Nudity Prompts Dance Cancellation

A participant in this summer's Faculty Performance Dance Series has withdrawn one of her pieces from the performance after being told she was required to change portions of the dance.

Lynn Shapiro, founder, choreographer and director of a New York based dance company, has withdrawn her dance piece "Under Ice" after Iris Fanger, director of the Dance Center in the Harvard Summer School, required that she change scenes which contained male and female frontal nudity, Shapiro said.

"Iris said it bothered her seeing the woman's public hair, [so] she asked that I change it; either that I clothe them, or that I ask them to turn away," Shapiro said.

Shapiro was unwilling to change her piece, and withdrew "Under Ice" from the program.

"Under Ice" was performed at Radcliffe last summer, Shapiro said, and she was subsequently invited to join this summer's Faculty Performance Series to perform the piece again. In addition, she assumed summer teaching responsibilities at the Dance Center.


"It's part of the Performance series, and Iris had seen a video of my work also," Shapiro said.

"[Fanger] felt that at Radcliffe, she was seeing it [the dancers' frontal nudity] from much farther away and she didn't notice it as much," Shapiro added.

Fanger refused comment to The Crimson, but told the Globe last week that she made an appropriate executivedecision in asking that the piece be changed orremoved from the program.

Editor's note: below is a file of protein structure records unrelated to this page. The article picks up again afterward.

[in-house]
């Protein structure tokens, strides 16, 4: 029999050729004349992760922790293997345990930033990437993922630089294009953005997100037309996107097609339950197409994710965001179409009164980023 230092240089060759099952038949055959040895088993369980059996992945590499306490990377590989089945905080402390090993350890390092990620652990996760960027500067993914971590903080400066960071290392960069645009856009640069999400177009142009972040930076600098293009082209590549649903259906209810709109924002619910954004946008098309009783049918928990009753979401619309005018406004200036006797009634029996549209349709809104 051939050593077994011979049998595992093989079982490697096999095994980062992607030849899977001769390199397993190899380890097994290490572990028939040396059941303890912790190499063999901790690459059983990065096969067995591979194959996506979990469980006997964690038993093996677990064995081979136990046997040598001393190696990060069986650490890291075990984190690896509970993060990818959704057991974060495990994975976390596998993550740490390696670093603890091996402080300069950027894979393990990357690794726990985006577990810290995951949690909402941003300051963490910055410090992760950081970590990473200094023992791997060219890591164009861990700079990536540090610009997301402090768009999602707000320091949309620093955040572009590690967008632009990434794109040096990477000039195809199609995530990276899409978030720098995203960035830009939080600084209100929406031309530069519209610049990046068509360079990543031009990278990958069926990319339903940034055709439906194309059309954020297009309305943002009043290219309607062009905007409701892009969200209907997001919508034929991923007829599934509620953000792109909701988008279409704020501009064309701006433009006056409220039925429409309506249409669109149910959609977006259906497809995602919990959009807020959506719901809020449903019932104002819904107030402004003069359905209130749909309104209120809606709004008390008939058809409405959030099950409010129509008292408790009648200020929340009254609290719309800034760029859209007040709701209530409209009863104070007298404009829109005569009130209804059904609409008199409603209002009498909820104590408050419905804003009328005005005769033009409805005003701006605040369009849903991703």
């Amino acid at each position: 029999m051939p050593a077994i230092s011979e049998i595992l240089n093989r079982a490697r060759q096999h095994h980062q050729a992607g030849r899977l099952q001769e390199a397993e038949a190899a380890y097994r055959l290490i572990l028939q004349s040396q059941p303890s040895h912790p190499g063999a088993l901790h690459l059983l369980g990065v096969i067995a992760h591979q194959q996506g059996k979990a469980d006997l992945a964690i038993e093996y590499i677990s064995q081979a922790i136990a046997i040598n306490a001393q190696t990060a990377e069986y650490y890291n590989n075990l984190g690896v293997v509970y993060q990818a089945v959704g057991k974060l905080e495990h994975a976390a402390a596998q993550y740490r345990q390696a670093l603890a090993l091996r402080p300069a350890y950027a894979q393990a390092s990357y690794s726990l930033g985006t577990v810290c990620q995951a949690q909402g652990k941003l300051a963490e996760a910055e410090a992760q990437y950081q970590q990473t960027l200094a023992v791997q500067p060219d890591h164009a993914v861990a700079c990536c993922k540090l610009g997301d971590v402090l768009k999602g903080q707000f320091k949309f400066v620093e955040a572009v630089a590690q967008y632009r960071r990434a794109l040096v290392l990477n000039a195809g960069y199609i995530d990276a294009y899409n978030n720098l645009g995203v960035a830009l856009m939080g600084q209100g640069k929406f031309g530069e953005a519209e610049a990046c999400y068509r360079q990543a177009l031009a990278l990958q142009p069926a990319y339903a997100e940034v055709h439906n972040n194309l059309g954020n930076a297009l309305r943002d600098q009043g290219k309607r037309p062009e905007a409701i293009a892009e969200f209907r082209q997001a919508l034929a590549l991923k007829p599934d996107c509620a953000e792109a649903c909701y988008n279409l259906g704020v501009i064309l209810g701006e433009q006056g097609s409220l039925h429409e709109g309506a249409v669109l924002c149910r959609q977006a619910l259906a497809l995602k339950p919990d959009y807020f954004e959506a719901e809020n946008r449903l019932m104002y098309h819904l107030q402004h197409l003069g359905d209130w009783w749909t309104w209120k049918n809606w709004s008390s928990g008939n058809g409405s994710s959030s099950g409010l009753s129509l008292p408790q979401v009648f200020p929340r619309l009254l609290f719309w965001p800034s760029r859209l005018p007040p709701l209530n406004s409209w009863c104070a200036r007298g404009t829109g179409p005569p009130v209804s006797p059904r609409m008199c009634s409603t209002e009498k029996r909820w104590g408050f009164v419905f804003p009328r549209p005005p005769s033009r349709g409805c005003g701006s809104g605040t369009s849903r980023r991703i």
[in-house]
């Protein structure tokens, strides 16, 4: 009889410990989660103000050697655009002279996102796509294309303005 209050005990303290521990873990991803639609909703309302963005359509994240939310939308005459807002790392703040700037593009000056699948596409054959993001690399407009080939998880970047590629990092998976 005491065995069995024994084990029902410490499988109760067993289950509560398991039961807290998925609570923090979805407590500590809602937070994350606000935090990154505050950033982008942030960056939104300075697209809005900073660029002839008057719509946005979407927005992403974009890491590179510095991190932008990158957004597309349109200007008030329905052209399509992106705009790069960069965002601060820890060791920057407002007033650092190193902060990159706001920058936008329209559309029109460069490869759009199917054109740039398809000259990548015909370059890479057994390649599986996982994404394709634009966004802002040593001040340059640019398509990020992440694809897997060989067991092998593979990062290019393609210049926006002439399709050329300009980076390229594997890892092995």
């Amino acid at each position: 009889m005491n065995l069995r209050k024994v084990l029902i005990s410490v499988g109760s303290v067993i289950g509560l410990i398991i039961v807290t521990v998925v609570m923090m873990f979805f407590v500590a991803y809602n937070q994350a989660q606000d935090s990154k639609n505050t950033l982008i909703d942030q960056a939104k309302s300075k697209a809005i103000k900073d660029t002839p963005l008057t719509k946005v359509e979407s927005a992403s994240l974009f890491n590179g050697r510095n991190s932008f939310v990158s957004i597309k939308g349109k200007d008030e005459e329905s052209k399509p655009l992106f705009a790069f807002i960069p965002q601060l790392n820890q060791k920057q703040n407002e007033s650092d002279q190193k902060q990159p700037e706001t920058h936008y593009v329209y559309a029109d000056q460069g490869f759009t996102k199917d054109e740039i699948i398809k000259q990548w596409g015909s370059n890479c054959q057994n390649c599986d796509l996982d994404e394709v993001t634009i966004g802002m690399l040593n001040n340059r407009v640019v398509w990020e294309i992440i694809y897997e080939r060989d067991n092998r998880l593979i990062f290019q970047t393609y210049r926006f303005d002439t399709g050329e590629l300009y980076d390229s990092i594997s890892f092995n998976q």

"When I saw [the piece] in a theatre for anintimate audience, I saw a piece that concludedwith full frontal nudity by a beautiful womanunder bright lights, followed by full frontalnudity from a man." Fanger said.

"In this context, in this space, it made mesqueamish In this context I thought the piece wasinappropriate. And as director of the program, Ihave the right to make that decision," she said.

But Shapiro said the nudity was notinappropriate and is a means of expression in herdance.

"This is a very sad piece. I think it's aboutdepression and it's very internal," Shapiro said."I spent a lot of time thinking about why theclothing would come off."

"It wasn't an aim at the time, it seemed like akind of a release," she added.

"Under Ice" involves four dancers, one of whomwas brought to Cambridge especially to performthis piece.

The nudity scenes of the dance involve one maleand one female dancer.

A review in the New Hampshire Gazette describesthe nudity in "Under Ice" as "nothing prurient.Nothing to shock the sensitive."

"The man with his clothes off never touches thewoman with her clothes off," Shapiro said. "Thereisn't any dancing with breasts flying about ordangling body parts or anything.